This priest (he was the deputy to a bishop) is jailed again - and police are making further investigations

  • By a Broken Rites researcher, article updated 9 March 2021

In the 1970s and 1980s, Father Richard John Cattell was a Catholic priest in western Sydney, where he committed sexual crimes against numerous boys. In the early 1990s, the Catholic Church promoted Cattell to become the Vicar-General of the Parramatta diocese, supervising 48 parishes in western Sydney on behalf of the bishop. Eventually, many years later, some of Cattell's victims began to speak (as adults) to the police, and therefore Cattell was jailed in 1994 and again in 2015 and 2019 regarding these victims. On 2 November 2020, Cattell (aged 80) was jailed again after an additional victim contacted the detectives. This demonstrates that it is never too late for a former victim to obtain justice. In early 2021, New South Wales Police began investigating further complaints from other alleged victims of Richard Cattell.

Broken Rites has ascertained that Father Richard John Cattell was ordained on 18 July 1964 for the Sydney archdiocese. He was in the same graduating group as another New South Wales priest, Vincent Kiss, of the Wagga Wagga diocese. (Vincent Kiss was eventually jailed for sexual crimes against children.)

Cattell worked in various parishes (Broken Rites has compiled a list of these) until one victim managed to get Cattell convicted in court in 1994. Since 1994, various Cattell victims have contacted Broken Rites which has advised these victims to have a private chat with NSW Police detectives These victims were from several parishes (and various years) and they do not know each other.

The 1994 court case

In 1973, when Father Richard Cattell was a priest in the Liverpool parish in Sydney's south-west, he sexually abused a boy ("Albert") who eventually reported this crime to the police twenty years later. This resulted in Cattell being jailed in 1994 after pleading guilty. This 1994 court case, researched by Broken Rites, demonstrates that church victims should report sexual crimes to the civil authorities, not to the offending organisation (the church).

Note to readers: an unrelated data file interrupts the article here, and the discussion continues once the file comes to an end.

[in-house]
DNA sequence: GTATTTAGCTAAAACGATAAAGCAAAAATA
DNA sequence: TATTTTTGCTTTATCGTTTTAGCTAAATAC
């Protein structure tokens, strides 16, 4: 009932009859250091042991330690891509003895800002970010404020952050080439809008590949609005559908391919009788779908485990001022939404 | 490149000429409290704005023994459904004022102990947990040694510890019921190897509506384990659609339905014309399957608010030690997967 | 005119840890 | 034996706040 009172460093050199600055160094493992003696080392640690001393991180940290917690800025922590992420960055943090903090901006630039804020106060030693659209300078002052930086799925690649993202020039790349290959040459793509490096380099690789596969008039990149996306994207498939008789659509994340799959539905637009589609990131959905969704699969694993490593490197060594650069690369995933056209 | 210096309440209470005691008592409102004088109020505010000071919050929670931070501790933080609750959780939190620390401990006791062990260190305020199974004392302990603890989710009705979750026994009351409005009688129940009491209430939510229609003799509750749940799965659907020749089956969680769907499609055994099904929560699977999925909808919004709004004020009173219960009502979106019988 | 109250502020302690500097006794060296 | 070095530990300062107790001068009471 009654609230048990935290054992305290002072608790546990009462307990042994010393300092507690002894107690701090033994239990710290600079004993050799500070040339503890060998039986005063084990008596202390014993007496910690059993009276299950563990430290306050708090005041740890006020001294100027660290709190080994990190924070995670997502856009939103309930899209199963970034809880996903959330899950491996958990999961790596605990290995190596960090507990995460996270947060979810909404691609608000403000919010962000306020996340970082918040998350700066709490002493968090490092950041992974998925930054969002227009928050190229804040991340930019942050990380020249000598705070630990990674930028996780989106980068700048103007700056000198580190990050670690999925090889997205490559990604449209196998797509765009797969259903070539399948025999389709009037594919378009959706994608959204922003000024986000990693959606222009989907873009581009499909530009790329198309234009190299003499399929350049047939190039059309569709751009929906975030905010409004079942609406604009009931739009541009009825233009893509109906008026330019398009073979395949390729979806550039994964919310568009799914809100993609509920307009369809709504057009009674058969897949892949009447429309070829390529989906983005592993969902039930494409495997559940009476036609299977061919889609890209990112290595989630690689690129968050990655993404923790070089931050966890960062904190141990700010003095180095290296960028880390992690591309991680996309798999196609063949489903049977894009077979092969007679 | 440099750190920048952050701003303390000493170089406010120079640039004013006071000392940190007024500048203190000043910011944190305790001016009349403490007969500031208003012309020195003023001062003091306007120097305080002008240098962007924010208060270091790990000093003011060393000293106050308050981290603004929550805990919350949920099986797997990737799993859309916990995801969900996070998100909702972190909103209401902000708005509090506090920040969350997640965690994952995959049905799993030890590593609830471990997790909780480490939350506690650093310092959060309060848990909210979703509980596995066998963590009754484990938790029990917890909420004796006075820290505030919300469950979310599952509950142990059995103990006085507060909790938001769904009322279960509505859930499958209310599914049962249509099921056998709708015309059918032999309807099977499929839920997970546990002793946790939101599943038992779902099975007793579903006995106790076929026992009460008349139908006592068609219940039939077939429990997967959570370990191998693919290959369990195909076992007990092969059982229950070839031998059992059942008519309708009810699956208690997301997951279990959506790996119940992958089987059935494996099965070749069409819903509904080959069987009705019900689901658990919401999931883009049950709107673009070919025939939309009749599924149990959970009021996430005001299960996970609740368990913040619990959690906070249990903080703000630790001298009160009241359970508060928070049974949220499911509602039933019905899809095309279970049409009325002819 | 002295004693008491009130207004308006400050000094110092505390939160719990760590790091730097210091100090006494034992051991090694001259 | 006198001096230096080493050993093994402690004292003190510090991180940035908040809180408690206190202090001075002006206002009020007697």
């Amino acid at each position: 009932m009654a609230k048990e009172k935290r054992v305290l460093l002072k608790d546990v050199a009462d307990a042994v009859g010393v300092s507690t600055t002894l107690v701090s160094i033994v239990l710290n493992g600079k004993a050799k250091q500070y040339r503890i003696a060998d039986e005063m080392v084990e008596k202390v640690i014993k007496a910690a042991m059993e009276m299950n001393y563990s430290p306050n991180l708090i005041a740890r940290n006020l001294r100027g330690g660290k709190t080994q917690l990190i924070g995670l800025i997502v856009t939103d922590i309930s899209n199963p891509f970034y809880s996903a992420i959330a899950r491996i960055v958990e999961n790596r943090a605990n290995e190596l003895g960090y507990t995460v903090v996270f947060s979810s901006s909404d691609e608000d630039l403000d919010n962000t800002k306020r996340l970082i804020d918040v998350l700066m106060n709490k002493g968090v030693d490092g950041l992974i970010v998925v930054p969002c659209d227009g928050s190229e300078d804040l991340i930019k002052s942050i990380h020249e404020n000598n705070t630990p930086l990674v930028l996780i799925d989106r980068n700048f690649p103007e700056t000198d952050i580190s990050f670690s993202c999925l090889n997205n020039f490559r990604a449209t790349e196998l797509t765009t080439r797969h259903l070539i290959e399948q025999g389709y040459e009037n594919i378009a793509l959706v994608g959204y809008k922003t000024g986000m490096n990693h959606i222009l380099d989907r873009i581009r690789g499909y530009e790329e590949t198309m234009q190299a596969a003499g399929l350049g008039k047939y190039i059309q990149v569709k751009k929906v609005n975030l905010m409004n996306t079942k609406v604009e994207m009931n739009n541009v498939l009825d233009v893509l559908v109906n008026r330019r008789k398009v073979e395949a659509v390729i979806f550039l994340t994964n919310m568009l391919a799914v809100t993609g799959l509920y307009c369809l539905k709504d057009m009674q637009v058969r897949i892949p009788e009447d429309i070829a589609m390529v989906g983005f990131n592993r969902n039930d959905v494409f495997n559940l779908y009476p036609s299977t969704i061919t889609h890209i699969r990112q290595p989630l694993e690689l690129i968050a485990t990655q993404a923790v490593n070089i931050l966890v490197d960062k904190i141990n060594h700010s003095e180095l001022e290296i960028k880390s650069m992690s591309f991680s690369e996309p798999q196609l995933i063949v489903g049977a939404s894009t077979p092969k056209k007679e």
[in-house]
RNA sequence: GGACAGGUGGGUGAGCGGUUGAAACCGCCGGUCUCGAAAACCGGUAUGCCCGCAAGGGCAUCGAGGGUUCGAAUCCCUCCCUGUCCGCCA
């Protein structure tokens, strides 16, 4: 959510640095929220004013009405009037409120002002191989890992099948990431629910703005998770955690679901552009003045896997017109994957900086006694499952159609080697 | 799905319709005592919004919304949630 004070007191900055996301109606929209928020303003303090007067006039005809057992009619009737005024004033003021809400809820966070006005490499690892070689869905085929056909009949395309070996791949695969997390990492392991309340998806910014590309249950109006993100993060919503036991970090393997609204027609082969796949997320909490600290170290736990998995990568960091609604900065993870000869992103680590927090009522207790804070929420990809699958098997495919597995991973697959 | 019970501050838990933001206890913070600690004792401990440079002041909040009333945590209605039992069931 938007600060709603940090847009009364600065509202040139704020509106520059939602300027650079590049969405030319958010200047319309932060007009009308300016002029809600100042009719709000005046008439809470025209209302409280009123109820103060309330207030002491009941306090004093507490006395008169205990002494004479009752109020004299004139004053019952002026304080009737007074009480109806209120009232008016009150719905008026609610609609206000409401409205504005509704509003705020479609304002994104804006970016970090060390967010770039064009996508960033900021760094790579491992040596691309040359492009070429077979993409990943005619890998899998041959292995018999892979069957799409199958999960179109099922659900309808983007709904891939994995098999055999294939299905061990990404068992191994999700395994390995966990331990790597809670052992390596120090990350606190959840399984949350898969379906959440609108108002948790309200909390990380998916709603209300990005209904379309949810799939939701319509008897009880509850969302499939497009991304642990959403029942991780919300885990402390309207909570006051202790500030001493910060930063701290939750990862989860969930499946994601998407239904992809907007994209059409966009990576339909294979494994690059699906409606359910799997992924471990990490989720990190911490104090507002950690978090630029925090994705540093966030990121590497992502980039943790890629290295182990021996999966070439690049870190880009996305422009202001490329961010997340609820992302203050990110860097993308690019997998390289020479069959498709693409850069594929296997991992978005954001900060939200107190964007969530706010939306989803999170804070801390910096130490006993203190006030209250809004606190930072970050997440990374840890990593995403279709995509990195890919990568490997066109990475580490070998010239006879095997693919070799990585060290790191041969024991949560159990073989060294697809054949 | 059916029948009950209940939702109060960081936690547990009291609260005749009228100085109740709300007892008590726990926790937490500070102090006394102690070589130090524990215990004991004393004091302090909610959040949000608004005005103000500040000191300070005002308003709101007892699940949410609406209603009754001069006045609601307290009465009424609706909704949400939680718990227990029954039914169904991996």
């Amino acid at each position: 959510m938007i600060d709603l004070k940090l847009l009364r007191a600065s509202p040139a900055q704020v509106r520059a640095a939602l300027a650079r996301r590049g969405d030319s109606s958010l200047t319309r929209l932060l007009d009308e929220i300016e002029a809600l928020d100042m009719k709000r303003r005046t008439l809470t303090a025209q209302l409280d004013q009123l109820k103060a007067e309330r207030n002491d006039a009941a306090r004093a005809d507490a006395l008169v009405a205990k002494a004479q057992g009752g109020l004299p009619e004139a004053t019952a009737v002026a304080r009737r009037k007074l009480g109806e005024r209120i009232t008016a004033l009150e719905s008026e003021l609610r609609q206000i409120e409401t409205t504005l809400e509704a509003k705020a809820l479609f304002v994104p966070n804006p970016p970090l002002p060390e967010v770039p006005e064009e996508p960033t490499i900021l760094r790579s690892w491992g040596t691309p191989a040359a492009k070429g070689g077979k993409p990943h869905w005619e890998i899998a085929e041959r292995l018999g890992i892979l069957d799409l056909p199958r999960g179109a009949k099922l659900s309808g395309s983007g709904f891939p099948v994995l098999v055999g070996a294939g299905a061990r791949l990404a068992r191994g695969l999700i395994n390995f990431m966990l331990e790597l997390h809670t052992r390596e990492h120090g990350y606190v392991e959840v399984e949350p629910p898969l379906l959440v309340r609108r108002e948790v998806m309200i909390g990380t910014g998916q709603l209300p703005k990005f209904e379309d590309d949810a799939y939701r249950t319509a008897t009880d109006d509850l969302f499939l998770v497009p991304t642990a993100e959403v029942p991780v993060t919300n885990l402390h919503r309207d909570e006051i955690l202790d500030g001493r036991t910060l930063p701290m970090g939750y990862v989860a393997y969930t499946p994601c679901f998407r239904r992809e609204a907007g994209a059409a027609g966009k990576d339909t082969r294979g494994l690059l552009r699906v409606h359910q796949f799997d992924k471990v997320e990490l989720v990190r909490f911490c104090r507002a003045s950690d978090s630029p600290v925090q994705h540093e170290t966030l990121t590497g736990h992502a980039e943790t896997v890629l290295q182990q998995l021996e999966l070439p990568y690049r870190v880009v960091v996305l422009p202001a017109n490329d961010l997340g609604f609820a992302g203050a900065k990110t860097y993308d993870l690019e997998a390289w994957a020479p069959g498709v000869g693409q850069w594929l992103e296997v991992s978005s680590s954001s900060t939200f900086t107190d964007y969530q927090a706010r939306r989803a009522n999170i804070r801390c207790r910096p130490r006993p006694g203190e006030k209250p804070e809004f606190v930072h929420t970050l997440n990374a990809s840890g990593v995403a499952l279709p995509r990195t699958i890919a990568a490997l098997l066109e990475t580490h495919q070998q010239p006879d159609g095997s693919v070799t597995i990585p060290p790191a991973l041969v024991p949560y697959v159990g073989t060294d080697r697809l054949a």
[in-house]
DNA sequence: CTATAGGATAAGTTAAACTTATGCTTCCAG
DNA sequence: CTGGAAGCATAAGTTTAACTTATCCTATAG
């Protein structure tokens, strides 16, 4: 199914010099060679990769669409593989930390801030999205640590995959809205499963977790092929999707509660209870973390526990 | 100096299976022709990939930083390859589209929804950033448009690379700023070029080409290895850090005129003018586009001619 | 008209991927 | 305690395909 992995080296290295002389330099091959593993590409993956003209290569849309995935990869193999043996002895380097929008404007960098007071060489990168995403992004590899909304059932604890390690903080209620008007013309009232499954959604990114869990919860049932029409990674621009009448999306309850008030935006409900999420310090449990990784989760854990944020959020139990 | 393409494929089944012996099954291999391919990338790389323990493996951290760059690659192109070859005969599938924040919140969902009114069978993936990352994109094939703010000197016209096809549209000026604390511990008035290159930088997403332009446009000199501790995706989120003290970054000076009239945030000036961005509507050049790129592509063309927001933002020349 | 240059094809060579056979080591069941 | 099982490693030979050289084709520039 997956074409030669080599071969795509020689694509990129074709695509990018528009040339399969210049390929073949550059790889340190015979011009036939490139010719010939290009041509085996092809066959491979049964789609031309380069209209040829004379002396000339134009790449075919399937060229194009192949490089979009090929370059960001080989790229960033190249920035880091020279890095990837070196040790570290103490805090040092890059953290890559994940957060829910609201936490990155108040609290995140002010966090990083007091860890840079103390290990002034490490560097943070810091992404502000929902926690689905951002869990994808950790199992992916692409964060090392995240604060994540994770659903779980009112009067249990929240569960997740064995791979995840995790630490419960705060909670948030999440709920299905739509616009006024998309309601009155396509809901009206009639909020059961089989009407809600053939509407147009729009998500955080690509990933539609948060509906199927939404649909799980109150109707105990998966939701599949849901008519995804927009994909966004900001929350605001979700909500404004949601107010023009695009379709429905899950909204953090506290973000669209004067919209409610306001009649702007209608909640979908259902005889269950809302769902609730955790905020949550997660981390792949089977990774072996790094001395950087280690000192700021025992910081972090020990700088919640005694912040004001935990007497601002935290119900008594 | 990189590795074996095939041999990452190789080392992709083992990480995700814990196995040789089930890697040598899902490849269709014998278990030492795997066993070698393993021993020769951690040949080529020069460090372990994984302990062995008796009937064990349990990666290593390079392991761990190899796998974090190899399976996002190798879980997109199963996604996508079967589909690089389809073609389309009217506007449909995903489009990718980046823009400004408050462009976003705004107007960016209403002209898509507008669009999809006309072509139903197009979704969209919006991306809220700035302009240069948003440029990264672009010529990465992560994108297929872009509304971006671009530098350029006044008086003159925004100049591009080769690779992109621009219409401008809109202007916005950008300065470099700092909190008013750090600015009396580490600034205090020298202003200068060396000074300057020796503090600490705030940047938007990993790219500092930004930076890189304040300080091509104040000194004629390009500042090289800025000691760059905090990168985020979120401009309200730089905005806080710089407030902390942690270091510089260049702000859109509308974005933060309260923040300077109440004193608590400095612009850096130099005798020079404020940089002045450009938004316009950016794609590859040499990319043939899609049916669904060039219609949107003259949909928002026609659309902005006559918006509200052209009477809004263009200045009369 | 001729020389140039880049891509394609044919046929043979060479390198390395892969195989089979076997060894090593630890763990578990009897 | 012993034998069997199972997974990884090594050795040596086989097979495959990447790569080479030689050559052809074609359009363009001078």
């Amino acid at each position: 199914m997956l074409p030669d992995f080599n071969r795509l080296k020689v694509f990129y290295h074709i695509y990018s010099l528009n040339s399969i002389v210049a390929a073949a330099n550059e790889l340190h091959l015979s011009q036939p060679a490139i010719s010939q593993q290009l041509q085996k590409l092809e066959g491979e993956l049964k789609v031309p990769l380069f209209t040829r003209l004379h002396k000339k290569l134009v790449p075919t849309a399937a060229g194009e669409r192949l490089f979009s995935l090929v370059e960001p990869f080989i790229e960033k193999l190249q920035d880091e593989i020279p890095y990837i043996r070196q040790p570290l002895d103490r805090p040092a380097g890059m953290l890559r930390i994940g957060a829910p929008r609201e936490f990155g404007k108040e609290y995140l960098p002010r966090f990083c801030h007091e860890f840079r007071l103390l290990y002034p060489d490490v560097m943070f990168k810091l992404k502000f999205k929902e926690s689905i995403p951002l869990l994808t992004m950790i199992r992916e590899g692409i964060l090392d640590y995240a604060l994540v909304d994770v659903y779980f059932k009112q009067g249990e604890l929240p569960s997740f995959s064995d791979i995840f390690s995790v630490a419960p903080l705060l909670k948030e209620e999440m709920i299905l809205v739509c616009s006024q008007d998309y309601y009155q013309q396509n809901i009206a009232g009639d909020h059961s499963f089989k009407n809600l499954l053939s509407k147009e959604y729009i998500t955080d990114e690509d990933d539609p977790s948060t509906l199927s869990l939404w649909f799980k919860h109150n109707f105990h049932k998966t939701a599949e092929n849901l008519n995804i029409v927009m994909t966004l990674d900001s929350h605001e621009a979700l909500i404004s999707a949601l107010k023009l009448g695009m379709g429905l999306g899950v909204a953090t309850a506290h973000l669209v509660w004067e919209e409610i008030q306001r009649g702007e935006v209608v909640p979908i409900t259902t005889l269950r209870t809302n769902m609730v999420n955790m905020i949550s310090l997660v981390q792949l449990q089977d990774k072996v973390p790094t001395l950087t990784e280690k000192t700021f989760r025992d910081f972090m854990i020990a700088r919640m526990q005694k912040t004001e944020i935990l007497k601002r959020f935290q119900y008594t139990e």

In the early 1990s, Cattell was the vicar-general of the newly-created Parramatta diocese, administering it on behalf of Bishop Bede Heather. In his role as the vicar-general, it was possible that Cattell could be approached by church-abuse victims wanting to report the crimes of one of  Cattell's fellow-priests.  It was after his appointment as the vicar-general that "Albert" (a victim of Cattell from the 1970s, at  the Liverpool parish) spoke to detectives from the New South Wales Police, resulting in the 1994 court case.

In the Penrith Local Court on 19 August 1994, Richard St John Cattell (then aged 54) pleaded guilty to five counts of indecent assault on a male. The court was told that in 1973 (when Cattell was aged 33, working at the Liverpool parish), a 14-year-old boy ("Albert") went to him, reporting that he had been sexually assaulted by a schoolteacher. Instead of helping the boy (for example, by getting the teacher punished), Cattell allegedly told the boy that this sort of experience was "normal". Cattell then committed indecent assaults against the boy several times during the next three years.

The sentencing process began in Penrith District Court on 25 November 1994. The prosecution brief was compiled by Det. Sgt. Malcolm Hockenberg (of Penrith), working in association with Detective Sue Lightfoot of Penrith.

On 9 December 1994, Judge Saunders sentenced Richard Cattell to three years jail, with parole possible after serving two years behind bars.

On the day of the sentencing, the head of the Parramatta diocese (Bishop Bede Heather), wrote to Cattell's former parishioners, supporting the convicted criminal Richard Cattell, rather than supporting the victim.

Bishop Heather wrote: "The Church's message is one of mercy. From me and the priests of Parramatta Father Richard will receive forgiveness and support. He continues to be our brother priest..."

Bishop Heather's attitude demonstrates why church victims should report the crime to the civil authorities — not to the offending organisation, the church.

On 19 December 1994, Heather wrote to his clergy about the Cattell case and several similar cases in his diocese. He gave Cattell's prison address, with suggestions for those priests "intending to visit". He also indicated his depressed mood about all the scandals, saying that "priestly ministry has suffered a severe setback in the eyes of many people." (That is, it was unfortunate that the scandals had become public.)

The Liverpool victim ("Albert") who got Cattell jailed in 1994 was setting an example which could be followed by other victims.

Cattell in retirement